Construction is set to finally begin this spring to turn an abandoned water-bottling plant into headquarters for Manhattan-based 212 Brewing Co. in Delaware County.
“Growing our own grains and hops is still down the road a bit, but we are looking to have this brewery up and running by this fall,” founder and CEO Don Trooien tells Catskill Eats.
With assistance from the county’s Industrial Development Agency, which is helping finance the project, Trooien is converting the former Wissahickon Mountain Spring Water plant into production facilities for his three-year-old brand. The 20,000 square foot factory just off Route 23 has been cleared out, and the upfit is scheduled to begin in March or April. The brewery is expected to eventually churn out 50,000 to 70,000 barrels of beer annually, using as its main ingredient the ample supply of spring water that flows through the 16-acre property.
Alpine Mountain Spring Water may also be bottled there, Trooien said, but that water would be sourced in Utica, since 212 Brewing is expected to consume the available supply on site.
Contracting with other breweries in upstate New York, 212 Brewing Co. currently produces two beers: an American pale ale called Flatiron Ale, and the just-released South Street Seaport IPA. A double IPA and a stout are under development. The beers are distributed to 125 venues in New York City, including Yankee Stadium and upscale restaurants such as 21 Club. The brand has recently expanded to a few locations in Vermont’s ski areas, and this spring Trooien expects to be serving his beers in Connecticut, Massachusetts and New Jersey, as well.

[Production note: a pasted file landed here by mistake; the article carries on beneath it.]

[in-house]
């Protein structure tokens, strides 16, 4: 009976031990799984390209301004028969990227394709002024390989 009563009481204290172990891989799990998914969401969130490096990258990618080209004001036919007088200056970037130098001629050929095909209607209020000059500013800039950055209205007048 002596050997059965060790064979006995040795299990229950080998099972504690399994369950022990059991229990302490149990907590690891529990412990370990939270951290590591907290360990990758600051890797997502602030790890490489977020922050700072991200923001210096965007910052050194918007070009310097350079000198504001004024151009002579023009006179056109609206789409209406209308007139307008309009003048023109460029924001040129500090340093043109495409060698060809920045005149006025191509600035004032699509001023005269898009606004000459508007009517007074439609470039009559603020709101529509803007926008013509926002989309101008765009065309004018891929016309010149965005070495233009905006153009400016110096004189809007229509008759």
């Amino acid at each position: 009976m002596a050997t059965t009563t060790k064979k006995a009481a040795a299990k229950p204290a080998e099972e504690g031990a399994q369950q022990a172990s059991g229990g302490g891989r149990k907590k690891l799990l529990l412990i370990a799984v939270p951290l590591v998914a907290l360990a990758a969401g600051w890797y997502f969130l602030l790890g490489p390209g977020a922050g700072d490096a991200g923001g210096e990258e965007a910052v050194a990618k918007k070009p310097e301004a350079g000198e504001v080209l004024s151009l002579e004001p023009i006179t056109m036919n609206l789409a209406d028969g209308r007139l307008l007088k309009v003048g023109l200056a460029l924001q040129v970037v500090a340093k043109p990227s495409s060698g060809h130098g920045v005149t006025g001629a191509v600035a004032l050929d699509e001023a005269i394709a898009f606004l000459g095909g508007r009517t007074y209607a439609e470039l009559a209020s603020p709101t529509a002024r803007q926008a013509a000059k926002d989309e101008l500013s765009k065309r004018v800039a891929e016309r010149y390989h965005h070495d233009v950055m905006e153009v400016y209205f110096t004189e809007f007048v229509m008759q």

Sometime in the next few weeks, Catskills residents will also have a chance to sample 212 products: The Bull & Garland, a new English pub-style restaurant and bar in Hobart, will be adding one to their draft line soon, Trooien said.
As far as other ingredients go, Trooien’s long-range plan is to grow his own grains and hops at the converted 250-acre horse farm he owns next door to the brewery property.
“We’re trying to stay true to our mission, which is to use 100 percent of our ingredients from New York,” he said. “We’re not there yet, but we’re close.”
Agricultural suppliers are struggling to keep up with the demand from upstate New York’s blossoming brewery scene, so growing as many of its own ingredients as possible will allow 212 Brewing to control its supply chain, Trooien said.
Known as the Stone Cottage Farm, the adjacent property includes a modernized 1790s-era farmhouse, a 6,000-square-foot barn and a guest house. The original plan, which Trooien detailed for Catskill Eats about a year ago, called for the farmhouse to host a tasting room and restaurant. As plans have evolved, however, it’s now looking like the tasting room will be incorporated into the brewhouse, while the farmhouse could be used for special events, he said.
If all goes according to plan, 212 Brewing Co. will join several new Catskills breweries now under construction. In Greene County, West Kill Brewing is slated to open in late spring or early summer, while the Athens-born Crossroads Brewing Co. is expanding to new digs in the town of Catskill, in a former newspaper printing plant. In Sullivan County, a new project from a team that includes one of the founding partners of Catskill Brewery is seeking approvals to build a new brewery, tasting room and eatery called Upward Brewing Company in Livingston Manor, on 120 acres just off County Road 149. In Ulster County, Gardiner Brewing Co. is in the process of converting a barn to a brewhouse and applying for a farm brewery license.